We also use colour to imply or add meaning. Be careful to pay attention to what colours mean.

An illustration including the Soviet hammer and sickle beside cupid

Why meaning matters

How is meaning being applied to suggest 'cultural' meaning?

An advertisement for Dasani's new thinner and 'greener' bottle

Colour Interactions

Beware when colour interactions go bad.

Overthinking Meaning

By making this slide blue, I have not magically calmed you all down and made you think of freedom.

Gradients

Gradients

What kind of meaning do these gradients provide us with?

An example of gradient use on the web
An example of gradient use on the web

Drop Shadows

They can make things visually confusiong when inconsistently applied.

Subtle treatments

Often subtle treatments of gradients and drop-shadows can be used effectively to connote depth without confusing the viewer.

IAT-102 — P04: Colour
A poster for an exhibition by Kandinsky
Herbert Bayer, 1926

Sketching Exercise

Find five different colours that you encounter on a daily basis. Sketch out the context in which you usually see those colours, and use colour to show the colours in context. For each of the sketches:

  • Describe this colour as a hue, saturation, and brightness phrase (i.e. blue rich dark).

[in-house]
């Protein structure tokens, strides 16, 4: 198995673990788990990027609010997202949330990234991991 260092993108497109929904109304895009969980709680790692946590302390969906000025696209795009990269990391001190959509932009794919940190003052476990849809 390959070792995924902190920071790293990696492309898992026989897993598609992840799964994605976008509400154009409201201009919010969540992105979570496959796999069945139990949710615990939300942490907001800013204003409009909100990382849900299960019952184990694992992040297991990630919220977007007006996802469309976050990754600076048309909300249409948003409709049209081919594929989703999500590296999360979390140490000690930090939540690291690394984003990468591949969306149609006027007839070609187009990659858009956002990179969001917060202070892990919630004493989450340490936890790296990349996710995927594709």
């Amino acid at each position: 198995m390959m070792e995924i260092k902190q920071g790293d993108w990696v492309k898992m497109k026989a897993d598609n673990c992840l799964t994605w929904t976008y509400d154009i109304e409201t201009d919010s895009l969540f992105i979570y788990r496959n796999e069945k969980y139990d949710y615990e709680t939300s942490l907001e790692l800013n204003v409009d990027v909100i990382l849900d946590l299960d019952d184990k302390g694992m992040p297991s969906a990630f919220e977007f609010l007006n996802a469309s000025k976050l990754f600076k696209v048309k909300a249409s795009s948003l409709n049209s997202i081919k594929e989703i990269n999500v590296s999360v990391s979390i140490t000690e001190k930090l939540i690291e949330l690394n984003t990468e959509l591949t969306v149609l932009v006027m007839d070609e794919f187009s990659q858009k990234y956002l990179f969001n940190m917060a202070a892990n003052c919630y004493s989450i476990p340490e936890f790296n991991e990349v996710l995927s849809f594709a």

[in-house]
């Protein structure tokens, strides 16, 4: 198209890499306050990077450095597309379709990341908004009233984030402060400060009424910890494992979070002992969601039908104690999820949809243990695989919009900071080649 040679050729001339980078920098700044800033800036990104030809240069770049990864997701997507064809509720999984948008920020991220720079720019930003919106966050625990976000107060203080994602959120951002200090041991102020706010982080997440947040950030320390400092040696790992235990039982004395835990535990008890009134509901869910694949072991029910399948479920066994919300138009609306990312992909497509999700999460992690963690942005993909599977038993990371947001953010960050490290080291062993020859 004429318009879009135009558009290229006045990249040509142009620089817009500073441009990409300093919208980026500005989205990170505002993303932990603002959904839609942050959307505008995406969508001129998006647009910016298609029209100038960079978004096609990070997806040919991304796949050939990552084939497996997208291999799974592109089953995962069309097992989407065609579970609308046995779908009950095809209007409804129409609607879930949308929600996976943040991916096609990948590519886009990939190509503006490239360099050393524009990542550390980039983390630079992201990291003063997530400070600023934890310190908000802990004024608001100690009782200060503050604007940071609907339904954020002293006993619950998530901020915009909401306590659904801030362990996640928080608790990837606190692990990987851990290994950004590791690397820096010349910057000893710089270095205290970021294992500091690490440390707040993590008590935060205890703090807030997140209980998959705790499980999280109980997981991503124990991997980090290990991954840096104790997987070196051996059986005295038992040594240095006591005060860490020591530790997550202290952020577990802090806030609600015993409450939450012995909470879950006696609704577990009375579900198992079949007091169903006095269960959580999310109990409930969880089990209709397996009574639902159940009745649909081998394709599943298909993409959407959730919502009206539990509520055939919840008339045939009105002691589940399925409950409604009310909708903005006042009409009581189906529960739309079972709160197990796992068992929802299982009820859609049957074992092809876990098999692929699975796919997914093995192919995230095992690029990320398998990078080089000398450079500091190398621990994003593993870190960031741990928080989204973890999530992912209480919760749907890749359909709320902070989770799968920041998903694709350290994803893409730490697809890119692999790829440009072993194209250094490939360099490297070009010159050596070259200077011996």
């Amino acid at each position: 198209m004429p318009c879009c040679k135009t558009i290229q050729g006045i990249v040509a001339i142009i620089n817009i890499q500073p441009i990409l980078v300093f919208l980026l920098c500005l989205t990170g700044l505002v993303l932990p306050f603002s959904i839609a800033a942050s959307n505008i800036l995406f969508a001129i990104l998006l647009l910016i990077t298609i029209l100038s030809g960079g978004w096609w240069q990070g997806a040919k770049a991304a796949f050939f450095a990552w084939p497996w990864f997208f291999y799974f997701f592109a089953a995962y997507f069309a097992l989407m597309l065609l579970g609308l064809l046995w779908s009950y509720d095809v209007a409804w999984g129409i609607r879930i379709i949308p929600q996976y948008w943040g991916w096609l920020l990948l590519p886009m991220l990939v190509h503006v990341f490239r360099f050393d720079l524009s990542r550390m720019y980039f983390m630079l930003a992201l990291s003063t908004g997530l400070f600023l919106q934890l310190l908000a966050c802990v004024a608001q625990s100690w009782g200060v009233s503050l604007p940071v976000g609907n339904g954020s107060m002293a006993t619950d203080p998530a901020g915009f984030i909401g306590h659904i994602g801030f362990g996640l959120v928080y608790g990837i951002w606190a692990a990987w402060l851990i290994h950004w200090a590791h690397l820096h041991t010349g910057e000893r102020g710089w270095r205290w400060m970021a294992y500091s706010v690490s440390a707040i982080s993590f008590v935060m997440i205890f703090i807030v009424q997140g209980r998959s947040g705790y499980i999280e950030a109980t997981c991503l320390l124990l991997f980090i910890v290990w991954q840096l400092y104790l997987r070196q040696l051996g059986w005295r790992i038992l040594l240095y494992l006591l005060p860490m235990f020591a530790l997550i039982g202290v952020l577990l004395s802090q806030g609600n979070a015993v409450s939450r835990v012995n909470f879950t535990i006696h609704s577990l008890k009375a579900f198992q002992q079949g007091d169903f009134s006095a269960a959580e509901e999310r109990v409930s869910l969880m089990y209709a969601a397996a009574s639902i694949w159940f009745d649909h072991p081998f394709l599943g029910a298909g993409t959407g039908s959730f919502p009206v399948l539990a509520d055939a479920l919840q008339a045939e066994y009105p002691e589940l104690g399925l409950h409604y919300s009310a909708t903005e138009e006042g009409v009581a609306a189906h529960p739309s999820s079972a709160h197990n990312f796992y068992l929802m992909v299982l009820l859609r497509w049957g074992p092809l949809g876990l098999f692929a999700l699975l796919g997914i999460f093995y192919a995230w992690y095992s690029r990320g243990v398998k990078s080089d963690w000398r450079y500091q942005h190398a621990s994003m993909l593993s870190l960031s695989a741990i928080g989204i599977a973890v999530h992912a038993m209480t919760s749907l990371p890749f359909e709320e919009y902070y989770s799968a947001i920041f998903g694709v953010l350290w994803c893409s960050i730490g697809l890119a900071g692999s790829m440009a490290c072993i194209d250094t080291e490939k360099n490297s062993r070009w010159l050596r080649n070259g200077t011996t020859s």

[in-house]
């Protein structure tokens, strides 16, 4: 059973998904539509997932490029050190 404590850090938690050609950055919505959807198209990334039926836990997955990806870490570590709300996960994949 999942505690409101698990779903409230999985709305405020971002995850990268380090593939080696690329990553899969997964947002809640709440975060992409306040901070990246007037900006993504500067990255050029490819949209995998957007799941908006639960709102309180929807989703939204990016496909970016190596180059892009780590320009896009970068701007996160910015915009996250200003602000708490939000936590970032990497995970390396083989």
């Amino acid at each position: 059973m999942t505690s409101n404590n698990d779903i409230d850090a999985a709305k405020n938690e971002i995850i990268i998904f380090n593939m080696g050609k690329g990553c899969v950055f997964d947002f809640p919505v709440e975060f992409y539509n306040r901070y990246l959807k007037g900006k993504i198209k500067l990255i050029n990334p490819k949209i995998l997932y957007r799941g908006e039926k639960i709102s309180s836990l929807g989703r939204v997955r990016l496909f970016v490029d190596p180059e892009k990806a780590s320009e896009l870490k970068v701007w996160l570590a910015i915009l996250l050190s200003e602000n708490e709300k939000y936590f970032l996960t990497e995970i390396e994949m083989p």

• Briefly describe the connotations of this colour in a couple of words (i.e. the ocean, a dark sky, etc).
  • Briefly describe the connotations of this colour in context: With where it is being used, what does this colour connote?

Quiz

Your first second is to be completed before 10:20am on the day of next week's lecture. It will be available on Canvas later today. Please note:

  • You will have 30 minutes
  • There will be 10 questions
  • You have one attempt per question
  • It is to be completed individually
  • It covers all materials between (and including) May 24 to Jun 21

Next lecture we will talk more about audience, and .... uhhh, I forgot something here... dang. I knew if I had just left it where my keys were. Wait. Meme! No, that's not it. Ugggghhh. Uh, memo, memento, moment, mnemonic, me, mortadella, mentos, menthol, meridian... this isn't helping... memory! Yes, we're going to talk about memory!

Contacting Andrew

Your Lecturer

Reachable at:

  • Office hours — Mondays from 8:30-9:30am and Thursdays from 8:30-9:30am at the Surrey campus mezzanine.
  • ac.ufs@h_werdna